Commander Suwana Kirkland of the Ramsey County Sheriff’s Office said she only had to watch law enforcement recruiting and cadet videos from across the country to understand why women aren’t flocking to her profession.
“It’s training staff yelling, screaming and degrading them,” she said. It’s not inviting, she added, especially for women looking for a new, more fulfilling profession offering opportunity for advancement.
That’s why Kirkland, a 14-year veteran, last year created the Women’s Academy, a weeklong women’s-only introduction to law enforcement hosted by the Sheriff’s Office that meets at the law enforcement center in St. Paul and the Arden Hills patrol station.
Led by mostly women officers, the academy offers free instruction to about 20 women on all aspects of the profession including patrol operations, investigations, defensive tactics, de-escalation, personal training and firearms use.
They also learn about stress management and how officers balance work and personal lives.
It’s challenging and rigorous without being macho and degrading, she said.
“It’s about how can we work together to change the narrative in law enforcement,” said Kirkland, who cobbled together donations, grants and training dollars to support the event.
In last year’s inaugural class, three women became community service officers, one became an emergency dispatcher and a handful became reserve deputies, she said.
Buoyed by its early success, other departments eager to diversify their ranks — including the Minneapolis police — are looking to emulate Kirkland’s academy. Departments across the state and country have committed to hiring more diverse officers, but some have struggled to do so.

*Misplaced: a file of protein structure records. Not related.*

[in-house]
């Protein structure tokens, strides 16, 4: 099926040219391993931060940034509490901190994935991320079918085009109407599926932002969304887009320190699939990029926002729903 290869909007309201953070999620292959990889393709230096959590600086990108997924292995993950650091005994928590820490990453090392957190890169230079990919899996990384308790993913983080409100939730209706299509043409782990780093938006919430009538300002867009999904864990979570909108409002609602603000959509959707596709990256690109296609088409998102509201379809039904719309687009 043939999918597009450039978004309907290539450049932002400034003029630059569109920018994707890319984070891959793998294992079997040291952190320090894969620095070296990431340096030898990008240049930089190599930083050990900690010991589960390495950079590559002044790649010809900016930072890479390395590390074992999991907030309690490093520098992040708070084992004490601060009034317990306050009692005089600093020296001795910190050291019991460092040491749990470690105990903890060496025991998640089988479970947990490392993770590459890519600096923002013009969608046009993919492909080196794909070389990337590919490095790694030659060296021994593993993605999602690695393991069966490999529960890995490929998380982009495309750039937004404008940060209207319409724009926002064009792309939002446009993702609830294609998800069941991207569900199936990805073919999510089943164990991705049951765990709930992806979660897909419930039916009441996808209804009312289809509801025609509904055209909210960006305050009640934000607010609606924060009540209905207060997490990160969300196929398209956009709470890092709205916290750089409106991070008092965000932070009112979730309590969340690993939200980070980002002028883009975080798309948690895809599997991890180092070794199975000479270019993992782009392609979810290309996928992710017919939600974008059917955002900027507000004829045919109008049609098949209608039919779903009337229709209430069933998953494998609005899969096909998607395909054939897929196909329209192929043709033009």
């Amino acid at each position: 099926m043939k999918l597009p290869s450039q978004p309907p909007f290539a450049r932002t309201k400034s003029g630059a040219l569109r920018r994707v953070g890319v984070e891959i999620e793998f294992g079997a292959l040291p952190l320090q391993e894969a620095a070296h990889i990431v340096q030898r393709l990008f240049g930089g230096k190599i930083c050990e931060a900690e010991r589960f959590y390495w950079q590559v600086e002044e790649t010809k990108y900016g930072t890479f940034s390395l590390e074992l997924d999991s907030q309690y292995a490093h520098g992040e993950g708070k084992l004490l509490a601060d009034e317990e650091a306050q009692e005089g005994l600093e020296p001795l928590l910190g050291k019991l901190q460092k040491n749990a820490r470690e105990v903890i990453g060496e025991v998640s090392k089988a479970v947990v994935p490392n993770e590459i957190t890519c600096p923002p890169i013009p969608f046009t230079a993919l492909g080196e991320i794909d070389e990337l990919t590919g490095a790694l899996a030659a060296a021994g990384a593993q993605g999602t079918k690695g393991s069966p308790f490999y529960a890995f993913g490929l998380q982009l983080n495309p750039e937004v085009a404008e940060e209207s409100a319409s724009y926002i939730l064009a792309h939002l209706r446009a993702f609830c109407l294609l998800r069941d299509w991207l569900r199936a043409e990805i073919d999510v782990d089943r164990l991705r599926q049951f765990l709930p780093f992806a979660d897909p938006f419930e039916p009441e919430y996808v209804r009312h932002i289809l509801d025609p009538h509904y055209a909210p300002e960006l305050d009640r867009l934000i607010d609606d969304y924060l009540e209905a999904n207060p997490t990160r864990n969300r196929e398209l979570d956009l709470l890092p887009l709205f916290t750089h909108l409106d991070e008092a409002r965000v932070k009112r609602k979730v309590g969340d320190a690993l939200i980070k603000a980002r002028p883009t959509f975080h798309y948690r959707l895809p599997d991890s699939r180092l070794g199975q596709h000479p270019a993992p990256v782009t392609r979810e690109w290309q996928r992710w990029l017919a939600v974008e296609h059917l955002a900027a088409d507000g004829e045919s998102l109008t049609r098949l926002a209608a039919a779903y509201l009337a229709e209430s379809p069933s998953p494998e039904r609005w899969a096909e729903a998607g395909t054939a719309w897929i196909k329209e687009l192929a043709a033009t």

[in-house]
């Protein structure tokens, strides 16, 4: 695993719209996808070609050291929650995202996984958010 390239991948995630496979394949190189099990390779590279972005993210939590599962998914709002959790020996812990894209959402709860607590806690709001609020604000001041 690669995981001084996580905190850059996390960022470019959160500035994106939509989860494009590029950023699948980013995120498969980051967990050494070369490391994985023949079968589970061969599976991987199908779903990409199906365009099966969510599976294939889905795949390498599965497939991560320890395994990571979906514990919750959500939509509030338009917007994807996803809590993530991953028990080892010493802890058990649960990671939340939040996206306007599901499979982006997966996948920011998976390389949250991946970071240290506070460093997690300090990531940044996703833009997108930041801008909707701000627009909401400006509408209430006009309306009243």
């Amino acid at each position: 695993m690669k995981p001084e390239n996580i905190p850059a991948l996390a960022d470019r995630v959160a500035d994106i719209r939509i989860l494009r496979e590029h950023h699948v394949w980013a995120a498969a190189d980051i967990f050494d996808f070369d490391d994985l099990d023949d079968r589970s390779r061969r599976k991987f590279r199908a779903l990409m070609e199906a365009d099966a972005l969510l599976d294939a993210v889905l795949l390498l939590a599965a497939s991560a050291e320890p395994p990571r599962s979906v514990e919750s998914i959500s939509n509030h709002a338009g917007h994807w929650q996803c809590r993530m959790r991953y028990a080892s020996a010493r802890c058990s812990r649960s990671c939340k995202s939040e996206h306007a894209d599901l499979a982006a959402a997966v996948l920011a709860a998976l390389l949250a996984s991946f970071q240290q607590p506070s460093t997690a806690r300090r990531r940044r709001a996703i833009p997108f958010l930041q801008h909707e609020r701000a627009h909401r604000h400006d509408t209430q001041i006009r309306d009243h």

In Minnesota, about 12 percent of the state’s 11,000 licensed peace officers are women, according to the Minnesota Board of Peace Officer Standards and Training. In Ramsey County, about 18 percent of 233 sheriff’s deputies are women, as are a quarter of the county’s correctional officers.
Ramsey County provides police services for seven suburbs, secures court facilities and operates the jail.
This year’s academy includes women in their 20s, 30s and 40s from a variety of professions and backgrounds, including college students and social workers.
Academy participant Alexis Love has worked in security for years. Years ago, she attended a law enforcement academy in Texas. “But I never took a cop job,” she said.
Love, 45. is now interested in pursuing a job connected to law enforcement, and for her the academy is a way to learn about different opportunities. It’s also a way for her to test herself and see if she feels up to the physical and emotional demands associated with a high-stress job in law enforcement.
“I see myself helping my community in this way,” Love said.
Academy graduates receive guidance from the Sheriff’s Office recruitment team in finding and applying for careers in law enforcement and public service.
The Women’s Academy doesn’t replace the training or education required to be a peace officer in Minnesota. It’s simply a means of introducing women to the ins and outs of the profession. Kirkland said she believes having more women officers will help law enforcement’s reputation as a whole.
“When women officers come on a scene, we have the ability to communicate clearly, calm it down and take things slow. But we can also turn it on when needed,” she said.